Look at the policy map to ensure it’s correct. The GitHub Team is developer-relations and the Vault policy is rubrik-manage for this scenario.

vault read auth/github/map/teams/developer-relations
 Key      Value
 ---      -----
 key      developer-relations
 value    rubrik-manage

If desired, you can also map users directly to a Vault policy as shown below. This is handy in case you are not part of a team or want to grant yourself a specific policy.

 vault write auth/github/map/users/chriswahl value=rubrik-manage

Note: You cannot map a team or user to the root policy. This is reserved for the root token.

If you find that a mistake was made, or you change your mind on the configuration of your organization, teams, or users, just run the related command an additional time with the correct values.

Vault Sign-in Using GitHub

Let’s try using our snazzy new GitHub token to authenticate against Vault. Change the Method to GitHub and supply your GitHub token to sign in.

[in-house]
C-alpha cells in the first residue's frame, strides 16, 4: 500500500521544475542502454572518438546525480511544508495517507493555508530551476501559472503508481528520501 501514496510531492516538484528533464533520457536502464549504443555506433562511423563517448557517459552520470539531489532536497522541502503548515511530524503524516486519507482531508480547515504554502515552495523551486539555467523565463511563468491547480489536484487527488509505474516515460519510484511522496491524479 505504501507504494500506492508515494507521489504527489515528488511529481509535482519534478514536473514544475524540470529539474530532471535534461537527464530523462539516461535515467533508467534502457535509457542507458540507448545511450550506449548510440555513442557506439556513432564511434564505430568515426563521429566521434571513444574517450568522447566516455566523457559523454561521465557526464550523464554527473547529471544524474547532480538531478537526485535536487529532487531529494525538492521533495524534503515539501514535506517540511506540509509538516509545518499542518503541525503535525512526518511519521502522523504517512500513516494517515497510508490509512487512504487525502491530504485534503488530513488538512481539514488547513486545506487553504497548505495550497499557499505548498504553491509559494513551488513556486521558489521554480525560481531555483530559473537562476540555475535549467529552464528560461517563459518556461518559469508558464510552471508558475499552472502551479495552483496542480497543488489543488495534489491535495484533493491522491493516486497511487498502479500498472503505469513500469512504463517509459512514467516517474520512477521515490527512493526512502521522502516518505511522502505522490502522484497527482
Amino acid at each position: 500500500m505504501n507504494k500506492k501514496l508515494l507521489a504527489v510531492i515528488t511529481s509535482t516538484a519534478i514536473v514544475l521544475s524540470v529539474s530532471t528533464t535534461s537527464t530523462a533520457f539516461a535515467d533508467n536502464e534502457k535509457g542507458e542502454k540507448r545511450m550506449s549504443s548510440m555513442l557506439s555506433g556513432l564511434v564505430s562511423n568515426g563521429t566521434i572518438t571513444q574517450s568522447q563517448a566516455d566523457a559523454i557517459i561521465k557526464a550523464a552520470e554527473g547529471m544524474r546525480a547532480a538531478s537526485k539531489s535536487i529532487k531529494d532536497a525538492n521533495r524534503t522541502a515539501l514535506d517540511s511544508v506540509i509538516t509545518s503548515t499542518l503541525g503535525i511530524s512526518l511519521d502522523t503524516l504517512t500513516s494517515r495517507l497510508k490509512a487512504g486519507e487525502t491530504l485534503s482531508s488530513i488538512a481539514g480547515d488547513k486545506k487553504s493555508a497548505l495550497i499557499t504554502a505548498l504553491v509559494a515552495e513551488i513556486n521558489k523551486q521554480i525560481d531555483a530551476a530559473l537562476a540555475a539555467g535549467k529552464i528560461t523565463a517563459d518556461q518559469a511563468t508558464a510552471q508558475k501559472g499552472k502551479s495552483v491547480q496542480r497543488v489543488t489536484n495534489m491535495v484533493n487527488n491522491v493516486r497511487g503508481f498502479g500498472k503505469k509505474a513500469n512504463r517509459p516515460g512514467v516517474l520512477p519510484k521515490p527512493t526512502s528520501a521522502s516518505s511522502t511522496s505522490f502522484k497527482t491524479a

Signing into Vault using a GitHub token.
Signing into Vault using a GitHub token.

After you authenticate via GitHub token, a new entity will appear with the desired policy associated. This represents your session. There is also an alias that leads back to the GitHub account information to see more information on the entity.

Here is an example of my entity after using GitHub to authenticate.

My account has been authorized by Vault via the GitHub auth.
My account has been authorized by Vault via the GitHub auth.

At this point I have all of the permissions defined in the associated policy and can begin managing secrets that are accessible to me.


Giving your team access to Vault is a good first step in getting them to use Vault. I have found that most folks have a GitHub account, making the use of a GitHub personal token fairly trivial. However, applications and services that wish to use Vault would benefit more from other auth methods such as AppRole. Either way, avoiding the storage of secrets in plain text in spreadsheets or hard coded in scripts will go a long way in increasing your security awareness and defense in depth.

Next Steps

Please accept a crisp high five for reaching this point in the post!

If you’d like to learn more about APIs, or other modern technology approaches, head over to the Guided Learning page.